Dr Deborah Lee, Dr Fox Online Pharmacy, explores and examines fish oil benefits when it comes to the health of men
In the past decade, fish oil supplements were recommended, primarily because of their proven benefits in protection from cardiovascular disease. However, more recently, research has been accumulating on the benefits of fish oil for men’s health conditions – namely erectile dysfunction, testicular function, and depression.
- Why might fish oil benefit these conditions?
- What is known so far, and what are the recommendations for men’s health?
What is fish oil?
Fish oils are oils obtained from oily fish. These oils have a high concentration of omega-3 polyunsaturated fats (PUFAs). The Western diet is typically low in these omega-3 fatty acids. In contrast, our diet is often rich in omega-6 PUFAs.
The names omega-3 and omega-6 are due to the position of a double bond in the molecular structure of each long-chain fatty acid.
The difference between saturated and unsaturated fats
When we think about dietary fat, it’s important to realise the difference between saturated and unsaturated fats.
Saturated fats are often animal fats, which are usually solid at room temperatures – such as butter, lard, ghee, and the fats in cheeses, fatty meats, cream, and other dairy products. Saturated fats are linked to the acceleration of atherosclerosis – the laying down of fatty deposits in the arterials wall. Atherosclerosis is the major cause of heart disease – angina, heart. Attacks and strokes. For good health, we should all be reducing our intake of saturated fat.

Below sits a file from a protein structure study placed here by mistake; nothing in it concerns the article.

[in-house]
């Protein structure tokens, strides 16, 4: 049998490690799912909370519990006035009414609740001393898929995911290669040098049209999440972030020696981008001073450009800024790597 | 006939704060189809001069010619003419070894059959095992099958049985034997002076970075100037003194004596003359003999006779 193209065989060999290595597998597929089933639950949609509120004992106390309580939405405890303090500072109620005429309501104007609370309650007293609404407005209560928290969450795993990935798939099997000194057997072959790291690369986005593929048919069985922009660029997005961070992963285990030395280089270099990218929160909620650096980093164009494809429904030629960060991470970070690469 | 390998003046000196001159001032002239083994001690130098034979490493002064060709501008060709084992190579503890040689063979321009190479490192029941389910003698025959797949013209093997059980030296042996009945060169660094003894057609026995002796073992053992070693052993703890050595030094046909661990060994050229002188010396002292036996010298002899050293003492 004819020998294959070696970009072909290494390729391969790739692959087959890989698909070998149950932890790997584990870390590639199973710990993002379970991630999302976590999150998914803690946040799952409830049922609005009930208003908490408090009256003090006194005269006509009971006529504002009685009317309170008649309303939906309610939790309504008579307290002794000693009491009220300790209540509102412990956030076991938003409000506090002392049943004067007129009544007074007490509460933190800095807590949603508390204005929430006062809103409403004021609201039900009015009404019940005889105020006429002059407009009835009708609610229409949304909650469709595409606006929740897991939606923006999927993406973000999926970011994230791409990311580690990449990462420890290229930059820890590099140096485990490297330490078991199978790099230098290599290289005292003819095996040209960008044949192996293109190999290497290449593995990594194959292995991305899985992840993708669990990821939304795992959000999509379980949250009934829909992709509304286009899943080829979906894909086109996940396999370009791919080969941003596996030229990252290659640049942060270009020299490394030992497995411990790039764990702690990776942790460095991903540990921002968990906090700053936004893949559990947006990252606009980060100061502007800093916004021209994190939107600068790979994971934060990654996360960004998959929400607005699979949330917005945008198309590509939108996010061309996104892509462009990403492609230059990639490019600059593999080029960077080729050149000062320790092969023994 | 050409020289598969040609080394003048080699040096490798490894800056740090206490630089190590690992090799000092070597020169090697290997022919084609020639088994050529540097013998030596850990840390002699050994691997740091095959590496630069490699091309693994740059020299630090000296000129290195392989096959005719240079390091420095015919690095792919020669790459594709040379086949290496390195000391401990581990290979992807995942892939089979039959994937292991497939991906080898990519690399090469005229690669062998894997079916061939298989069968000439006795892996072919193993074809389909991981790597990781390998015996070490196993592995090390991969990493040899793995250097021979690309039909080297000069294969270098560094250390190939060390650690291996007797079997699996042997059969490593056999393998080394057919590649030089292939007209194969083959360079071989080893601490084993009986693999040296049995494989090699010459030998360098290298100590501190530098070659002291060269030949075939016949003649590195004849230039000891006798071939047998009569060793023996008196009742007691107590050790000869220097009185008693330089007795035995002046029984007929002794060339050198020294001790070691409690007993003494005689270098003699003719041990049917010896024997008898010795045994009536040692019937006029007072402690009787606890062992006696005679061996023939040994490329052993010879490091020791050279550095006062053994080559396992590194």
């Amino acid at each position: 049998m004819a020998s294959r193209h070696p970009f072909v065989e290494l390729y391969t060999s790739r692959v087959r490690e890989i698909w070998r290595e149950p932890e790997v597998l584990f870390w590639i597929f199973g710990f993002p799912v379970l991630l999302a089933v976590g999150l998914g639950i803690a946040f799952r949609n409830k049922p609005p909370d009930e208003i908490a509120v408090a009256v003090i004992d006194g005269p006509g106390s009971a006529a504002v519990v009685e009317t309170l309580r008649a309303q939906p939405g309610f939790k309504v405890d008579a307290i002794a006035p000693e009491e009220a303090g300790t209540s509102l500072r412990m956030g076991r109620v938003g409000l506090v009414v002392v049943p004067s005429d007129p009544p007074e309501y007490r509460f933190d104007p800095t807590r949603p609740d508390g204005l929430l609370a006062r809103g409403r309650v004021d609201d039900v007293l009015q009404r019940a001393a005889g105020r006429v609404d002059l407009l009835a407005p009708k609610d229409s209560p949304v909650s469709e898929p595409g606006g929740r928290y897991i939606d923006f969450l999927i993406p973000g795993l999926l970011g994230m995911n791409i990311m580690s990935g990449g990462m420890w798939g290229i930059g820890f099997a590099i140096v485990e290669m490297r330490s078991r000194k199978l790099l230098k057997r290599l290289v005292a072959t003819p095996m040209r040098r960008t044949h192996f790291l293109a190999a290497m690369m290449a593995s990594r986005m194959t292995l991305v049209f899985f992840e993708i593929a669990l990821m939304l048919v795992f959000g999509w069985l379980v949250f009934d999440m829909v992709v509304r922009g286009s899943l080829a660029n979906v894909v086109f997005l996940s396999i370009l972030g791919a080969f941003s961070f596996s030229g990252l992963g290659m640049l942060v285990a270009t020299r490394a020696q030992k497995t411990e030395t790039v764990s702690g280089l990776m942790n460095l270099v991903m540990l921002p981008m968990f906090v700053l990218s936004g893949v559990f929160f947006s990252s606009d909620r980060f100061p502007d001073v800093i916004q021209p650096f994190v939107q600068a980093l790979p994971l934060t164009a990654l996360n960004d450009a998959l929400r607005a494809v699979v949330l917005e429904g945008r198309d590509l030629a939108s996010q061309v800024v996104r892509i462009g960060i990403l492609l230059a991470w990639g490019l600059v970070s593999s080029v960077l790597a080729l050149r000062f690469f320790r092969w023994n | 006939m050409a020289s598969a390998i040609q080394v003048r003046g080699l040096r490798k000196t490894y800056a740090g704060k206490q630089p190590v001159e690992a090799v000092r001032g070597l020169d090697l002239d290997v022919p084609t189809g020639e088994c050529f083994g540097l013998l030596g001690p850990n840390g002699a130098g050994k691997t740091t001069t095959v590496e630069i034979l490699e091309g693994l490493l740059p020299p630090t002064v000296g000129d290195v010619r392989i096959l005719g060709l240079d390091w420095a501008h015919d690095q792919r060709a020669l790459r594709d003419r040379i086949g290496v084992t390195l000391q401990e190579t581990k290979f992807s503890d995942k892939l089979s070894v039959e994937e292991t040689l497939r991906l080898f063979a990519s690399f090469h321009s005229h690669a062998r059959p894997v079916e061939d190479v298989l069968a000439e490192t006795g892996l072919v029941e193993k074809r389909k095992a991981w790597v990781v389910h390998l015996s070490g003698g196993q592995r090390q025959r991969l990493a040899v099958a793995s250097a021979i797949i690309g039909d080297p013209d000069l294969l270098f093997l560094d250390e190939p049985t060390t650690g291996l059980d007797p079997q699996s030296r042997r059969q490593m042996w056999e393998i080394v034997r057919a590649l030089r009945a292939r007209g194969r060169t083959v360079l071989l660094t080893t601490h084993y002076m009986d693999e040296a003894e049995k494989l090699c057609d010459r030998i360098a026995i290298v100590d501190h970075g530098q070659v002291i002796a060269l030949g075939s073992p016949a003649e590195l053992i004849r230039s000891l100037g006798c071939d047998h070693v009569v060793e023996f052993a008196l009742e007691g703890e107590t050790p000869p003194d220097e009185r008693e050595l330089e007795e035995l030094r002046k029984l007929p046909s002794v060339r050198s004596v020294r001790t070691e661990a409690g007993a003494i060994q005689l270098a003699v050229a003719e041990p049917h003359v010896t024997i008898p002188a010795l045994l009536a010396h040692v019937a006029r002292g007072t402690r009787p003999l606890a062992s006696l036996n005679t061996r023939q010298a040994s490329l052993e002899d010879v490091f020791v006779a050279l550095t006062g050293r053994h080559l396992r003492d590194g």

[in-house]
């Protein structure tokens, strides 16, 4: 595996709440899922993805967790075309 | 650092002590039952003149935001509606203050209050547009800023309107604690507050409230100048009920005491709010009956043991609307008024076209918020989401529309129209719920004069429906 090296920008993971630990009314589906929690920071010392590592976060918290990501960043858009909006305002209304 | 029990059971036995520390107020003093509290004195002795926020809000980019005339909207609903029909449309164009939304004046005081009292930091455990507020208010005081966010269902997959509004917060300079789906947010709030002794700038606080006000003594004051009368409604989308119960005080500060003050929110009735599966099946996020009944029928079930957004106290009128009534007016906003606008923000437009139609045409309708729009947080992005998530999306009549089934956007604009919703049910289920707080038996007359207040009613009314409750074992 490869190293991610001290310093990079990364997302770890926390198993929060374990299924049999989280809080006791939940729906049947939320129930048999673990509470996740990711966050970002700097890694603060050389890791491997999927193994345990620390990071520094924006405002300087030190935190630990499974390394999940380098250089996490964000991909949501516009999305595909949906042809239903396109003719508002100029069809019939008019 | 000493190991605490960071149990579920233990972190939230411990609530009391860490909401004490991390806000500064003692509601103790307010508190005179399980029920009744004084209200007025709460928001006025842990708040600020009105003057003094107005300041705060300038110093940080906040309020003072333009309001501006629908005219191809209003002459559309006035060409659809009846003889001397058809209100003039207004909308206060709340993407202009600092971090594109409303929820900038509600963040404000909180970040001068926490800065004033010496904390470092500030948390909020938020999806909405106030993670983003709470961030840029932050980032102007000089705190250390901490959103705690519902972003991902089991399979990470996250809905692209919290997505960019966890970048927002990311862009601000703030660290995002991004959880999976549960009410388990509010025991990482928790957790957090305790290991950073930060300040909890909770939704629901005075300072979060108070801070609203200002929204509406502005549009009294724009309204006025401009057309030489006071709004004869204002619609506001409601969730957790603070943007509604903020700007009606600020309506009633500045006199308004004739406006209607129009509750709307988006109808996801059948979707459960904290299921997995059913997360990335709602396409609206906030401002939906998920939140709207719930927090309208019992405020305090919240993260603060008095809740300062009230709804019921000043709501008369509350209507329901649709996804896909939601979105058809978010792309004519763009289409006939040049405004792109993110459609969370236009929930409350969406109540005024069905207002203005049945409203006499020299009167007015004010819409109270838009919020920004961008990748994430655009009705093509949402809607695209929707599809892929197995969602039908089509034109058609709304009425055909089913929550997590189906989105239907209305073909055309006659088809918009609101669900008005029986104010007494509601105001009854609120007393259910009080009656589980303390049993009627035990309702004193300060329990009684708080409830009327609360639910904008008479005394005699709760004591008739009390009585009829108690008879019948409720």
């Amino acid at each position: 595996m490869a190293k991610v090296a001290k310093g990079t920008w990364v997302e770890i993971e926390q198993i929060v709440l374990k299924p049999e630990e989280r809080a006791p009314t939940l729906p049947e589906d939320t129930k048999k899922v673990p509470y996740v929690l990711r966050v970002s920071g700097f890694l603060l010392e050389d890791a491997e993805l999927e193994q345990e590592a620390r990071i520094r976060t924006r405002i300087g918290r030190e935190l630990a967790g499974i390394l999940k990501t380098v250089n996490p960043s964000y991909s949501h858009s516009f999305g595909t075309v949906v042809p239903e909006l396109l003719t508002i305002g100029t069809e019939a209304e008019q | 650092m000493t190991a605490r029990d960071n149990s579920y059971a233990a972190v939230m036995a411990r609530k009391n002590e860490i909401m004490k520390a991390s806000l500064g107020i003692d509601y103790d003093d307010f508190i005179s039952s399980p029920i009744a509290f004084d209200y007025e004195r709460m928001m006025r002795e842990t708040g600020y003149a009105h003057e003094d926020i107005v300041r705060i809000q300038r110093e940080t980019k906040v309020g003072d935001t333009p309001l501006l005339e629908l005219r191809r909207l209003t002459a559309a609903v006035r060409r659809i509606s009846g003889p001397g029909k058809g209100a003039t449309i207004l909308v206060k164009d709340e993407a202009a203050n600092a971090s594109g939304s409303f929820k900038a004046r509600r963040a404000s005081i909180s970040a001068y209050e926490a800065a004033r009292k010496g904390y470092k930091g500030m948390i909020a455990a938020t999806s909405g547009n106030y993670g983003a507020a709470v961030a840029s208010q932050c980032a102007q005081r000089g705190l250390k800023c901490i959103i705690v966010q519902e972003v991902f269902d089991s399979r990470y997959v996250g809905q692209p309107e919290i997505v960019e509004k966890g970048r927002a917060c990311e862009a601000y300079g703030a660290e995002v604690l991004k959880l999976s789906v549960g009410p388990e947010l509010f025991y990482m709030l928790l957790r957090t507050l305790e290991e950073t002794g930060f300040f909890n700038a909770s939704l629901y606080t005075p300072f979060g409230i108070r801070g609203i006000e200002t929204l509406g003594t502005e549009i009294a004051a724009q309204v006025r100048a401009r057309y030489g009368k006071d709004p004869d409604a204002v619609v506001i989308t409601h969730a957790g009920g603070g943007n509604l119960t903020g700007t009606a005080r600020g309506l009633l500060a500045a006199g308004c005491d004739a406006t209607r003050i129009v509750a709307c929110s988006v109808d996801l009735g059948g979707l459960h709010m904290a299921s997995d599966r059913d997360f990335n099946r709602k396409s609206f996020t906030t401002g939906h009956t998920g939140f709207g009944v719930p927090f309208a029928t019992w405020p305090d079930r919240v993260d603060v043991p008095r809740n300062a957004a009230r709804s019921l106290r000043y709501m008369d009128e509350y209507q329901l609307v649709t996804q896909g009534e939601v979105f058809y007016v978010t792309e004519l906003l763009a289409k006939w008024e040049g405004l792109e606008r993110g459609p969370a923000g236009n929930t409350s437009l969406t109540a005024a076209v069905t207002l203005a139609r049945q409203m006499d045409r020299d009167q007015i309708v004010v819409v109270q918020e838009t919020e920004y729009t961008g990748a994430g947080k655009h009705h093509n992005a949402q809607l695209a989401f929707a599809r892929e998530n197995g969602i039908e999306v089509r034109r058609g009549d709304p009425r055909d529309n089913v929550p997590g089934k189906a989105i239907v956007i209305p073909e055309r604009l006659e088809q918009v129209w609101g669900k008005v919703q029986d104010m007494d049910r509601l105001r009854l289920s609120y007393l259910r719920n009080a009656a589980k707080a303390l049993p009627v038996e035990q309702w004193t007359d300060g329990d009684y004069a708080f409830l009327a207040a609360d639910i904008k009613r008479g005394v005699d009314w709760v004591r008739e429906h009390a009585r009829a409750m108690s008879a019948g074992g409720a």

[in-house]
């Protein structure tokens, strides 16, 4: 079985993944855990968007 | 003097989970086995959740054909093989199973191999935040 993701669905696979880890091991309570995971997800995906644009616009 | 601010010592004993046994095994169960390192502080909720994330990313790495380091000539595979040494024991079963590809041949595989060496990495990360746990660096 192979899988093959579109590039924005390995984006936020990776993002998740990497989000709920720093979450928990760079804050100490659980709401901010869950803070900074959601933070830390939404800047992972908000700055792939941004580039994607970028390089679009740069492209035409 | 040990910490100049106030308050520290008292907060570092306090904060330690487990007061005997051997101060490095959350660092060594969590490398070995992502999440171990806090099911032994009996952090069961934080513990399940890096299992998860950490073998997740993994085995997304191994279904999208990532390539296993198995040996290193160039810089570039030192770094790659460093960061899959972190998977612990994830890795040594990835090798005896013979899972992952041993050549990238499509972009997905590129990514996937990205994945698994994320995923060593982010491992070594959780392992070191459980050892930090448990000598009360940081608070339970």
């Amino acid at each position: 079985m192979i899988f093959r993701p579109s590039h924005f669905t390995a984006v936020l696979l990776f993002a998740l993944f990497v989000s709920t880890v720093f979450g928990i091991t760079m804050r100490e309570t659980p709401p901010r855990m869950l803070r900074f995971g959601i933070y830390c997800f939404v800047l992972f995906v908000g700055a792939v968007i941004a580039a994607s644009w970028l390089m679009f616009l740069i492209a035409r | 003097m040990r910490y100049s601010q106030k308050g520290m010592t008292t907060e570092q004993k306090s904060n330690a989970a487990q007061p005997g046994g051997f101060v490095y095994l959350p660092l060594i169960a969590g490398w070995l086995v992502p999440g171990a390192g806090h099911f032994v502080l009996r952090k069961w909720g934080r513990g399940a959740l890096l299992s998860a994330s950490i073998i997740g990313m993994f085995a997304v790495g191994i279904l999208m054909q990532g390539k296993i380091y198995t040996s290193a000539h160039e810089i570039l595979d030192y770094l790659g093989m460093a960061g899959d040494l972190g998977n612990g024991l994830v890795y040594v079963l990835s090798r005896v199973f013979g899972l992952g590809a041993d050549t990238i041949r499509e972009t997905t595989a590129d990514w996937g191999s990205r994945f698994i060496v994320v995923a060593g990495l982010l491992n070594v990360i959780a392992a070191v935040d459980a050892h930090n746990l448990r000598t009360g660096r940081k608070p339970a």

However, unsaturated fats, have proven health benefits. These are fats found in plant-based products such as olive oil, sunflower, avocado, and rapeseed oil, and in nuts and seeds. Fish oils are another excellent source of unsaturated fats.
Omega-3 fatty acids are a type of unsaturated fat, found in fish oils, which have specific functions for good health.
What are omega-3 fatty acids?
Omega-3 fatty acids are polyunsaturated fatty acids (PUFAs). These are called ‘essential fatty acids,’ as they are mandatory for health, and because the body cannot synthesise them, they have to be taken in as part of the diet.